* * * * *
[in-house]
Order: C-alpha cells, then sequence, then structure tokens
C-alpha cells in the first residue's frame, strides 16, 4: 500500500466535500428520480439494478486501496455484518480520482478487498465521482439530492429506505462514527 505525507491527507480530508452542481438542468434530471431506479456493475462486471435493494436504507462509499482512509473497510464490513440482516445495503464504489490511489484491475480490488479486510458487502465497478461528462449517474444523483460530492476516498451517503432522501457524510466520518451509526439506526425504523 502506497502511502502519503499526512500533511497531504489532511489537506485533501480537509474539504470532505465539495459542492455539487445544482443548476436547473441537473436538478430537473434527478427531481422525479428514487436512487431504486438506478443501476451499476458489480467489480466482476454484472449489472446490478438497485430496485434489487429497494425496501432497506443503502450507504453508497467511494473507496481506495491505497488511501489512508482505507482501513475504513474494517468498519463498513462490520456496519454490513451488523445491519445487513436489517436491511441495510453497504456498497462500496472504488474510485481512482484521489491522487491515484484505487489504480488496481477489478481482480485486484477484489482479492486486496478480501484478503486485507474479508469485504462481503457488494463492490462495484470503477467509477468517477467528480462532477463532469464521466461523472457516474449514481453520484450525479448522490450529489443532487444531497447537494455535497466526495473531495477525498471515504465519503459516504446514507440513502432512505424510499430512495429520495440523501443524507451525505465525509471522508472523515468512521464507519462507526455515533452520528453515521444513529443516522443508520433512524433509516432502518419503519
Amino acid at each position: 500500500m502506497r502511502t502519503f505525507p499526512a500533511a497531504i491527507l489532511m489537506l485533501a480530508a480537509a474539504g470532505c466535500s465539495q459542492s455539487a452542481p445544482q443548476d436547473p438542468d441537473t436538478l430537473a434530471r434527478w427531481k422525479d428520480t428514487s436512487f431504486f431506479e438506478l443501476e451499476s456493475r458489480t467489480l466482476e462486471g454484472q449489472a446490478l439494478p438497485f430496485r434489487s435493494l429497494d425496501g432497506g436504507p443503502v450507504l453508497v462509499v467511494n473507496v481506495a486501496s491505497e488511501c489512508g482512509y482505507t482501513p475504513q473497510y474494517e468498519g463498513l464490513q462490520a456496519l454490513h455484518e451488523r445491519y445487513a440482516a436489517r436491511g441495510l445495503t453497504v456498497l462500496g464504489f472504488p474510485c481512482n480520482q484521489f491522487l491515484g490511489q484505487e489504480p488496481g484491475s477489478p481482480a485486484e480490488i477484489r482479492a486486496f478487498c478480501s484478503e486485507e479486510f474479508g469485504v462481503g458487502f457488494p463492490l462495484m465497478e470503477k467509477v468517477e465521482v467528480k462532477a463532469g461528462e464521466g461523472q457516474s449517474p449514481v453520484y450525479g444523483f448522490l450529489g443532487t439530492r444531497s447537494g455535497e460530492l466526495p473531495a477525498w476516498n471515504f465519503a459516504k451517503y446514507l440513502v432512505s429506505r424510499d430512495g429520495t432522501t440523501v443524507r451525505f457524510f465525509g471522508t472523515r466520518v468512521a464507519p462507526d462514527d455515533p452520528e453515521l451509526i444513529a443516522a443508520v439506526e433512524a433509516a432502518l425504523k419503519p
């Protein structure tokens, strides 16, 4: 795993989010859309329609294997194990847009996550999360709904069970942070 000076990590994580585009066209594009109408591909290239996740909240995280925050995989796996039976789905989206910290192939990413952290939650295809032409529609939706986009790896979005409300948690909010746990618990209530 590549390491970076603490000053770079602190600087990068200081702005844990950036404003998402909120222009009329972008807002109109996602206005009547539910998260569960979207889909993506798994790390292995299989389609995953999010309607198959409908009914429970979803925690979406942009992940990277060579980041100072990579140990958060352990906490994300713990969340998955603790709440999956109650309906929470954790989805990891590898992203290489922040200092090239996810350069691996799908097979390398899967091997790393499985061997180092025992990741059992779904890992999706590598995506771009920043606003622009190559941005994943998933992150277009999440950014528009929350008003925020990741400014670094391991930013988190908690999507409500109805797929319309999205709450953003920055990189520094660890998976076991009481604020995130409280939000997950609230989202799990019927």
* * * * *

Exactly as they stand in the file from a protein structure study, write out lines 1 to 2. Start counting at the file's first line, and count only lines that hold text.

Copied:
[in-house]
Order: C-alpha cells, then sequence, then structure tokens